ReeferBud

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I have a Ryobi 4000 watt and it worked great for me during winter storm Uri.

but I am also looking for a better solution and was considering dual/tri fuel options.

having lived through the winter storm and several hurricanes, managing gasoline has been the biggest pain. I couldn’t even get gas at one point during the storm after running out because the gas stations had no power.

I would ideally just like to be able to connect the generator to my natural gas supply line, just like the grill, and have gas for backup.

the other pain about gasoline is emptying the generator after using... need to disconnect the fuel line, drain it and somehow always end up spilling gas everywhere. Interesting to read the comments about just leaving it filled with gas indefinitely, I always thought that would end up gumming the engine, even with a stabilizer.
 
Top Shelf Aquatics

Reyco77

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TL/DR at the bottom.

After going through Winter storm Uri and having both of my tanks crash, my wife agrees a generator is necessary both for my hobby and for our household in general. The watts I have calculated, including allowances for surge, are around 5600W. We will have an electrician out to see about a manual transfer switch for the critical circuits (included in my calculation). I also have some battery backups on the way to power the DC returns automatically if I am not home or until someone can connect the generator.

I have been looking around and found a Champion Generator that will power all our critical circuits with a bit of room to spare while not breaking our budget completely. The generator is a 7,000 running watt, open frame, inverter generator. This is the most cost-effective option.

I have also considered getting 2 of the smaller Champion inverter generators and a parallel kit. This would be more expensive but give us some power if one failed and the option to purchase a dual fuel model that could utilize gasoline or propane.

I was also looking at the Westinghouse iGen4500DF and getting 2 of them with a parallel kit. The dual-fuel model is currently out of stock, and these would be more expensive than the Champion generators.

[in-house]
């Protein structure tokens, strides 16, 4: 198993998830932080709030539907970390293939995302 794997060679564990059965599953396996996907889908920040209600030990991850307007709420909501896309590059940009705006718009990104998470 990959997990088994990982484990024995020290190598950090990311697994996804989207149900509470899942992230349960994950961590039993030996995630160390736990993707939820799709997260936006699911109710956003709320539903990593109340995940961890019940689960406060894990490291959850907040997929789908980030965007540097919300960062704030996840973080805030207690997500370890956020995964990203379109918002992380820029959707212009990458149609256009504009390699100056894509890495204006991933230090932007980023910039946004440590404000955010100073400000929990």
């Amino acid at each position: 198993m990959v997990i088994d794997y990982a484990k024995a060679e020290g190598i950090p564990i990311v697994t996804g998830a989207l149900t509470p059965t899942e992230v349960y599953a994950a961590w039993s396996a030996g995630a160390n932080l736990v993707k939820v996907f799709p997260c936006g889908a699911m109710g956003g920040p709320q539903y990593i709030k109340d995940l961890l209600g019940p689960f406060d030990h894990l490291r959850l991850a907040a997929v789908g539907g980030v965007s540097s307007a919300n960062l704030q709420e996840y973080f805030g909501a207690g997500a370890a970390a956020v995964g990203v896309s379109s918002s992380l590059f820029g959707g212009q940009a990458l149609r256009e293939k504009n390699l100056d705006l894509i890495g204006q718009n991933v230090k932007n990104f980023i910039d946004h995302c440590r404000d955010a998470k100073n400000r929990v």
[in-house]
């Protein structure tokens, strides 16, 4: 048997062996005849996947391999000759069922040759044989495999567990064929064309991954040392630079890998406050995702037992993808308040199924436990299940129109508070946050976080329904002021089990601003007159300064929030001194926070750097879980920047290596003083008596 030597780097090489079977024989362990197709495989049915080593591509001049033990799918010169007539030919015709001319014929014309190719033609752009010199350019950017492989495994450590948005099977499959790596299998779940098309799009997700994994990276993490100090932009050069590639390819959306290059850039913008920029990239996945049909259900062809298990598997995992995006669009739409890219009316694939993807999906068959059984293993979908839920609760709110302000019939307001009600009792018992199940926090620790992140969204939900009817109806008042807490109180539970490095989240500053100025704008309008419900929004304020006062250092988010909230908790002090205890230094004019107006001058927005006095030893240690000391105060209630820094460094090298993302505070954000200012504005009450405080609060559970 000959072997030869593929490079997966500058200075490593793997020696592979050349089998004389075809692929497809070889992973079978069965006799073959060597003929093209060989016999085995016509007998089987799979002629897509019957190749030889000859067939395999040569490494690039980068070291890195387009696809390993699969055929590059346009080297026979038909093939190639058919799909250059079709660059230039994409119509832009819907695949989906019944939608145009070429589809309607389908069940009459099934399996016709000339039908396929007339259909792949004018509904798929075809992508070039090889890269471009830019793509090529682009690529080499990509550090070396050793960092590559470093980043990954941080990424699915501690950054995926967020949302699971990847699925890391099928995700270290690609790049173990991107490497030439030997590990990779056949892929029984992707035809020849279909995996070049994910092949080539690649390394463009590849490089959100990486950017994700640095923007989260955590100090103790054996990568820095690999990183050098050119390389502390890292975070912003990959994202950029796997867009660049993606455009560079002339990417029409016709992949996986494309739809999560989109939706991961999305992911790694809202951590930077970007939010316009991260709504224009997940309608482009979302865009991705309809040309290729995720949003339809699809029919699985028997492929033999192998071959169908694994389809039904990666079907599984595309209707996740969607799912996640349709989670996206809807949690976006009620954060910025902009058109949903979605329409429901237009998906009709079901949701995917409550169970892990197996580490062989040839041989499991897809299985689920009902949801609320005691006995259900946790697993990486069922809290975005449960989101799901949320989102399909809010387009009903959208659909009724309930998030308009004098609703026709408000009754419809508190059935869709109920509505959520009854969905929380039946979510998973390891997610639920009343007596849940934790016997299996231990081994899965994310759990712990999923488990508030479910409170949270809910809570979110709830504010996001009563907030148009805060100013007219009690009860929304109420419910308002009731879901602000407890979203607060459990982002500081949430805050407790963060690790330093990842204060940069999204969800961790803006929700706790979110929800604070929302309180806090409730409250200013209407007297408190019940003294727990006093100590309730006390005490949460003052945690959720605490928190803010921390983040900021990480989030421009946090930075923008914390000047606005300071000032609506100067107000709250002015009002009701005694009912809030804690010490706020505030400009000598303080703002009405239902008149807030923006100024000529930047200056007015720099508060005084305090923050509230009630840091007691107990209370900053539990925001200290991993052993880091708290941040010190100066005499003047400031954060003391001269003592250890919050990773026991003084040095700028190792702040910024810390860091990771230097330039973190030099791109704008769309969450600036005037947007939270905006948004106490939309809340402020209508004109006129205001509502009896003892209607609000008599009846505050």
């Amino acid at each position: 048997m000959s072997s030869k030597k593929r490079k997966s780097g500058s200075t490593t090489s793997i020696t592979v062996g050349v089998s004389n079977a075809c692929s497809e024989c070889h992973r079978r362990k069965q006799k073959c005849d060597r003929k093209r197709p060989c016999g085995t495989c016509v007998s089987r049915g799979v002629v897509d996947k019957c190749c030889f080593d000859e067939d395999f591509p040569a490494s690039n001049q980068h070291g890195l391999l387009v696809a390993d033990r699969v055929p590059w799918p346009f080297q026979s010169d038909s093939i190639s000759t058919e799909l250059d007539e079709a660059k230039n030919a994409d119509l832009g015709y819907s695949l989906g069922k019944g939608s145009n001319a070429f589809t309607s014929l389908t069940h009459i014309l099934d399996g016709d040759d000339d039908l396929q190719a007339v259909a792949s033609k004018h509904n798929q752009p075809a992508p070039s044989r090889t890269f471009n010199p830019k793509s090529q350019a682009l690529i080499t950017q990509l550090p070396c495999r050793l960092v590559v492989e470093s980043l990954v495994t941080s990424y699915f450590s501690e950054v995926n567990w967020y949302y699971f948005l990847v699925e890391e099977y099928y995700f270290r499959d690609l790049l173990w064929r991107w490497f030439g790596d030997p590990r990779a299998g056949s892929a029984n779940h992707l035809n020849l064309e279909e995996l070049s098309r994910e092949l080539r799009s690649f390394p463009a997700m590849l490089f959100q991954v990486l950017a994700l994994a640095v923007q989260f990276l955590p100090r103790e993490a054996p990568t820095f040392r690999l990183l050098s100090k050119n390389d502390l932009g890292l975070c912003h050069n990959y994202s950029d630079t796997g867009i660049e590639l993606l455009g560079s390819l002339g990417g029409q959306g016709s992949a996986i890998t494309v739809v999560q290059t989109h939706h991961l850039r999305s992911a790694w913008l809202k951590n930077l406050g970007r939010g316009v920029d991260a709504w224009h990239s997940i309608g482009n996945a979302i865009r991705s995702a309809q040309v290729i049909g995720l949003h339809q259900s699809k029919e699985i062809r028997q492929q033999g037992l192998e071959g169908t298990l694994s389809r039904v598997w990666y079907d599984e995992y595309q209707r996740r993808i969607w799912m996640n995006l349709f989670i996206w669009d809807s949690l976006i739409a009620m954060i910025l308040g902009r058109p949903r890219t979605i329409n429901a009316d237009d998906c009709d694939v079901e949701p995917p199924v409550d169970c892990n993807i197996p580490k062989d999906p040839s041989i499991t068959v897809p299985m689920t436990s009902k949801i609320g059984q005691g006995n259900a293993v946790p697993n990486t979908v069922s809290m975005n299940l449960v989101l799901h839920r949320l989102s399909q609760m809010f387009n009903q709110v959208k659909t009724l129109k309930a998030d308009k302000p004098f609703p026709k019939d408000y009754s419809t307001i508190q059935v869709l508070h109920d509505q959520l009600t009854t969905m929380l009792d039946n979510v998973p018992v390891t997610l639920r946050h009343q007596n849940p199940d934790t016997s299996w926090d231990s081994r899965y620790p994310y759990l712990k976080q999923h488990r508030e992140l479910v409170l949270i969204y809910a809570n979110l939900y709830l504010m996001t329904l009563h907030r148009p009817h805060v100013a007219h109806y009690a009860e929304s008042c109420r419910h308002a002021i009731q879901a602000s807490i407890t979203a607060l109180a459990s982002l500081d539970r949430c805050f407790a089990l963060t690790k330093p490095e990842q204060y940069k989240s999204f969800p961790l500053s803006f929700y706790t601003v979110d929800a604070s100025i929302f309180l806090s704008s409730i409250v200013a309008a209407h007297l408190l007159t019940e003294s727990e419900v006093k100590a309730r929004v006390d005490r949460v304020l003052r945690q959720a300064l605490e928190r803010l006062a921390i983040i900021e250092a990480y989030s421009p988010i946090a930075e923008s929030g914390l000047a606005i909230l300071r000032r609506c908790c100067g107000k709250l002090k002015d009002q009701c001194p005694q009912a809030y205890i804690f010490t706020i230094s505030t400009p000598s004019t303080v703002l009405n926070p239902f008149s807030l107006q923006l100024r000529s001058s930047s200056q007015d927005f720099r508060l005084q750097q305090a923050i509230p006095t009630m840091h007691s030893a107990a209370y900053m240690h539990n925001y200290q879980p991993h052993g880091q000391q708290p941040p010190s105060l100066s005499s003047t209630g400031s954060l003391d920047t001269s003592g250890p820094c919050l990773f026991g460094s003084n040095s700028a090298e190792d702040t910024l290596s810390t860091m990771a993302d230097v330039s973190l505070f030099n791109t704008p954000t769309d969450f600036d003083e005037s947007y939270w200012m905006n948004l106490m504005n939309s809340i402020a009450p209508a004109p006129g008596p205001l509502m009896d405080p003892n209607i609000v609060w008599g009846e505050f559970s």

I like the idea of having an option for propane since fuel storage would be easier, and the odds are I could find one of the types of fuel if I needed more during an emergency.

We are in North Texas outside of DFW, so hurricanes are not really an issue though they have contributed to fuel shortages in our area. Another winter storm like we just experienced, or damage to the area grid from a tornado, a car taking out a transformer, etc., are more the types of issues we expect to be preparing for.

Wondering if anyone has any good or bad experiences with these brands of generators? Any tips or advice about generators also appreciated.

And while I would love a Kohler, Honda, etc., that is really not in our price range, as this needs to address the power needs of a few things in the house besides the tanks.

We also are not sure how long we will be living here, so we are not considering a permanently installed, whole house situation.

TL/DR: Champion generators any good? Buy one to cover the load, or split the load between 2 smaller generators? Worth the extra cost to buy 2 smaller generators to have a dual-fuel option? If Champion is no good, what about Westinghouse? Any other thoughts?
I use power inverter with car batteries... Just for the aquarium. Im from venezuela and i got a degree on those electrical power problems. I use to have daily electrical cut fro 3 to 12 hours. U also have a litlle gas generator. But injust use it for the aquarium( africanan cichlids breeder) my teef tank and some little other things like wifi, fan, leds bulbs. Ive seen those champion in here and they work good. Of course that westinghouse and the best trademarks can last more. Cheaper also do yhe job. Just innvase pay an 8ns7rance plan in amazon when u buy it